But this year took a strange turn. Of the 94 movies we watched in 2018, 43 were from India.

At the end of 2017 I was on a Skype call with a client (I will call him Srinath because that is his name) in India (Hyderabad) and while waiting for a third person to arrive we began talking about movies. Srinath asked if I had seen any Indian movies, I answered yes. Julie and I had seen Lagaan which is often recommended as a very accessible Indian movie.

Srinath was impressed and asked if I had seen Slumdog Millionaire. Of course, although I did not consider it Indian Cinema - being directed by Danny Boyle and having no song sequences. It was about India, but even then I knew what made a movie Indian. Srinath asked about a few similar movies - he finally said I needed to watch Baahubali. A two-part epic fantasy about a long ago kingdom and two princes vying to be king - one evil, one good. That was December 30, 2017. We loved it.

We did not watch any Indian movies until Sridevi’s untimely death was in the news in June. So we watched her comeback film English Vinglish. We loved it.

India produces almost 2,000 movies a year so it is difficult to choose one. Rose found a list of the Top 100 Bollywood films by Timeout London. (So their viewpoint included western sensibilities) She chose movies from after 2000 which gave us a long list of movies to watch.

So every week we were watching one or two Indian movies a week. We started learning who the big stars were and what directors to rely on. We learned what a masala movie is and began to expect at least 6 songs with dancing per movie and nothing shorter that 2 and half hours run time. (3 hours is typical)

A few months in I kept thinking I would “snap out of it”, but as we grew more comfortable these movies were getting better.

Most of the movies have been fairly light, but we have seen great action movies, intense dramas and even science fiction (of a sort). Some movies can have a lower production quality than we expect from Hollywood, but the stories and action usually compensate.

In November we went to see a first run movie in the theater - Thugs of Hindostan - which was released worldwide on the same day. We loved it. (Indians apparently did not love it.)

We also learned a lot about India. In order to understand context we had Wikipedia on the iPad ready to explain locations, situations and religions that are part of Indian culture. Just ask me about the war of Bangladesh independence - that was the movie Raazi.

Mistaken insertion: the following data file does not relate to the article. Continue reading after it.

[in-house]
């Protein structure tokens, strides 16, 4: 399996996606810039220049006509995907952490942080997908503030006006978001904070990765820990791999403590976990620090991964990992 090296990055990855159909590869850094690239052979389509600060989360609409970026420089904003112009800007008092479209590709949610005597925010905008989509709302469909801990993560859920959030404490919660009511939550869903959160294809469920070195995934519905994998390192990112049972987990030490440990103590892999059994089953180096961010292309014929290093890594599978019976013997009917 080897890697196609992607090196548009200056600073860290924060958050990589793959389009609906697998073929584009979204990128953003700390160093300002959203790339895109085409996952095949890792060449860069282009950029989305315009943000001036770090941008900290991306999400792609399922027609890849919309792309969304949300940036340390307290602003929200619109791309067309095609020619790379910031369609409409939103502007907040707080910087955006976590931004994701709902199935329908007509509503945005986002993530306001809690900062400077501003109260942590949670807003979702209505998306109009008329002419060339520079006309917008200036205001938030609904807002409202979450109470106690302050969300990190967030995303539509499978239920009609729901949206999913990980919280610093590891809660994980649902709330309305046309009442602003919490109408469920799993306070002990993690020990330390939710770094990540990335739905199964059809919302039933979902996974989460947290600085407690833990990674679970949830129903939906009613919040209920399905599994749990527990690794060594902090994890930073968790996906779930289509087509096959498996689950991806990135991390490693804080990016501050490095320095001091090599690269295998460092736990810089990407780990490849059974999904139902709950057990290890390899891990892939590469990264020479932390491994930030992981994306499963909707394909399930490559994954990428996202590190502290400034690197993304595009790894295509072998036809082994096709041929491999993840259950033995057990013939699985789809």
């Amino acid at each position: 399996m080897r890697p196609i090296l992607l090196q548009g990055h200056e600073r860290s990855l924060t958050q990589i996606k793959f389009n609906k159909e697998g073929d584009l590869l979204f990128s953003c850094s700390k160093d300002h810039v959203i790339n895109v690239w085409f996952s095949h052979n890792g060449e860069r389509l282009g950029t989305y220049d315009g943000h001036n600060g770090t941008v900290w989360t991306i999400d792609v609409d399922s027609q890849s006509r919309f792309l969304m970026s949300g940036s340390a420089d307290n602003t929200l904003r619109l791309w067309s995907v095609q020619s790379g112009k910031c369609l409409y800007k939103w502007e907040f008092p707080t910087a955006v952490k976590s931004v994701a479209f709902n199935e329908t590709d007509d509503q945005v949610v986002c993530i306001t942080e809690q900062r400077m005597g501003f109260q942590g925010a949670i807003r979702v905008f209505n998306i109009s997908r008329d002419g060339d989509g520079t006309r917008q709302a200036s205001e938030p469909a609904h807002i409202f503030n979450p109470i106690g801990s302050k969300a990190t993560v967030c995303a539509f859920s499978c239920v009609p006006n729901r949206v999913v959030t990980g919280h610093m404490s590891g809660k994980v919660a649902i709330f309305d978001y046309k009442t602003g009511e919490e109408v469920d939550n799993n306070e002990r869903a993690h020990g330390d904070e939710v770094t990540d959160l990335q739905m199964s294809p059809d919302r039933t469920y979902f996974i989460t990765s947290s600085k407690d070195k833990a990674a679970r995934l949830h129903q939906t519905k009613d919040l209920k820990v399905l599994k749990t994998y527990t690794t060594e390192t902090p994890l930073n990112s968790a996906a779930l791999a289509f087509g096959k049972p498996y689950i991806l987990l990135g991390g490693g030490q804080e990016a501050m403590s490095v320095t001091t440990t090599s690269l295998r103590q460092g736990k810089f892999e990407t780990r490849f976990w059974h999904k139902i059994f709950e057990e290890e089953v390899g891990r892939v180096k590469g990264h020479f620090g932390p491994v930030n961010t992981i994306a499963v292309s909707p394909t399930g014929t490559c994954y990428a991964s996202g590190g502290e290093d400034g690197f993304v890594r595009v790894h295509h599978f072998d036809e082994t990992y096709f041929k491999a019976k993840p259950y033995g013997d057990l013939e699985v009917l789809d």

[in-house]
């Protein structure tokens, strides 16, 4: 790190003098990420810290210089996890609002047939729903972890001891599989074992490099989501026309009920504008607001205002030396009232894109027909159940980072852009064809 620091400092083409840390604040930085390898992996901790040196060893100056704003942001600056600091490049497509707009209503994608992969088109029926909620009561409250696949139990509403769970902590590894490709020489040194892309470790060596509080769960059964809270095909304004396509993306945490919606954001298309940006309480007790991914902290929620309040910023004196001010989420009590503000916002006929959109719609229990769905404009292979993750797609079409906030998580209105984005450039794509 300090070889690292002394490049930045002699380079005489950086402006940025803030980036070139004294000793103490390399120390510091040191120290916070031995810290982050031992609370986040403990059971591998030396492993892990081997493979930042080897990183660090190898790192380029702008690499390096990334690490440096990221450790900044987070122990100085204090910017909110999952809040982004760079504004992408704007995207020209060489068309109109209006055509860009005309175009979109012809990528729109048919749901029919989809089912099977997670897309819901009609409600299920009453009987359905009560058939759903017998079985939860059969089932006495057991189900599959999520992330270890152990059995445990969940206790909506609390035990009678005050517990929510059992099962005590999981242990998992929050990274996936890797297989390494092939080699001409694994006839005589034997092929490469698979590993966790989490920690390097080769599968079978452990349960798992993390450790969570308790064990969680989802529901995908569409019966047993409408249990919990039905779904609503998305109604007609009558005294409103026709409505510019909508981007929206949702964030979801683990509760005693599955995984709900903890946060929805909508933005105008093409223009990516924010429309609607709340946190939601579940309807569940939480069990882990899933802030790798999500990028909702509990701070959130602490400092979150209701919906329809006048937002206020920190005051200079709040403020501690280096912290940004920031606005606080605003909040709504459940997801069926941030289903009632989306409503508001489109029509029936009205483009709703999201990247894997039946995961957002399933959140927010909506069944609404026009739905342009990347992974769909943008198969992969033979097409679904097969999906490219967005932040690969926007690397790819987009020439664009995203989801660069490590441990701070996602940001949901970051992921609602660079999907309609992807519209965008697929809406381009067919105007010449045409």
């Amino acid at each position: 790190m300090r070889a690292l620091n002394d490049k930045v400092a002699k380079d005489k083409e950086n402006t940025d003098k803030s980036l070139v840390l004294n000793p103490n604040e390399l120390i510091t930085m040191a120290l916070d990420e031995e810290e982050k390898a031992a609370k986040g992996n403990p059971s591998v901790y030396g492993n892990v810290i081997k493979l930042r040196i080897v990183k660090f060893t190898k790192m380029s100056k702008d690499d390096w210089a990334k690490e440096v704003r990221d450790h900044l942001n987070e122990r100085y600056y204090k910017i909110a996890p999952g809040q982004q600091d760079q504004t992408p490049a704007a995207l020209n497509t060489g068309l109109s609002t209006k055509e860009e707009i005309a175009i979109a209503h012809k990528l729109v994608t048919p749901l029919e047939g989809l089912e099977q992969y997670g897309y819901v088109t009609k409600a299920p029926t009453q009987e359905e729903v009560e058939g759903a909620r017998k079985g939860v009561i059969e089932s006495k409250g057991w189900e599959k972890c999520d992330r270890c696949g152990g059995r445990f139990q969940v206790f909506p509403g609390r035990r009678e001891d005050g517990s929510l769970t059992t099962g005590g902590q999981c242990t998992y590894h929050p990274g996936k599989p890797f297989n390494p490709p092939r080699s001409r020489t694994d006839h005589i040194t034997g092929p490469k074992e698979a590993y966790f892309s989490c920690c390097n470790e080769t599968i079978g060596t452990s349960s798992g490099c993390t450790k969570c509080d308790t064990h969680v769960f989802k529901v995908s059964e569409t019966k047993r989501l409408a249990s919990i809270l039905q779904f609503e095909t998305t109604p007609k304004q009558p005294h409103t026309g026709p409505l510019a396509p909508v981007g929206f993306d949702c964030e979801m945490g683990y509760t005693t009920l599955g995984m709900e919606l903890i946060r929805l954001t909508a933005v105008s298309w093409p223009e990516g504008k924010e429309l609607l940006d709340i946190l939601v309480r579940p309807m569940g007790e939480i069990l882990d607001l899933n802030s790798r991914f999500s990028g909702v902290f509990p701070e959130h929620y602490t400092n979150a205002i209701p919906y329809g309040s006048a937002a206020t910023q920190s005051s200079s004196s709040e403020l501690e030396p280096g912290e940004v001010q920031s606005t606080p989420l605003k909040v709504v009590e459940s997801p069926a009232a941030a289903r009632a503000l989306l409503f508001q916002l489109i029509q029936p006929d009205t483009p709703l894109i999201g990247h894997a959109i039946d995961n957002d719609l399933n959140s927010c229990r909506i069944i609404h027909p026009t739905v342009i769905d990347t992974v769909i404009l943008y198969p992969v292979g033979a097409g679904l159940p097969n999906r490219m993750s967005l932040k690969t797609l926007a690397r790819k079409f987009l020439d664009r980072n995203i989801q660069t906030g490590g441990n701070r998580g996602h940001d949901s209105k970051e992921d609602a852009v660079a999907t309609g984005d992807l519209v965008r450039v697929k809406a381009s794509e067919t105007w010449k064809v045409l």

Finally, we learned that Bollywood is just one part of the Indian movie industry - about 43% by box office. Bollywood is the Hindi language movie center. Tollywood is the Telugu language center (Hyderabad) and Kollywood is the Tamil language center (Chennai). These two represent 36% of the industry, and there are movie production centers all over India for other languages.

Whatever it is called it is now big part of our regular movie watching.

Monday, January 14, 2019

Bollywood: The Films! The Songs! The Stars!



Bollywood: The Films! The Songs! The Stars! 
A visual tour of the glamour and color of Indian cinema in the only comprehensive illustrated guide to the world of Bollywood movies.

Mumbai's charming movies, with glittering costumes and epic song-and-dance productions, have captured hearts all over the world since the early 1900s. Bollywood features film stills, plot timelines, star and producer profiles, plus historical insights, lesser-known facts, and behind-the-scenes gossip on such iconic movies as Mother India, Mughal-e-Azam, Sholay, Dilwale Dulhania Le Jayenge, and Bajirao Mastani.
Yes, we knew this would happen at some point, right? I found a book on Bollywood! The cover alone tells us that they understand a big part of the appeal — those colors are glittery, shiny, and sparkly. I don't know how I came across it but was thrilled to see the library had a copy, which I instantly ordered.

This is fun for dipping into, especially considering our family's current obsession with Indian films. It was a wonderful surprise to discover how many of the most recent "great movies" we'd seen and how many of the stars we knew. Rose has been pulling a lot of our viewing choices from a Time Out Best 100 Bollywood and Hindi Movies list, supplemented with top grossing, well reviewed films from after that list's date. She has done a great job, evidently.

We're enjoying all the background materials and finding new movies to put on our list from this book.  In fact, it has been in high demand, with one person putting it down only to have another snatch it up for their own reading. So, naturally, I bought one for our own home library! A necessary household resource, you know.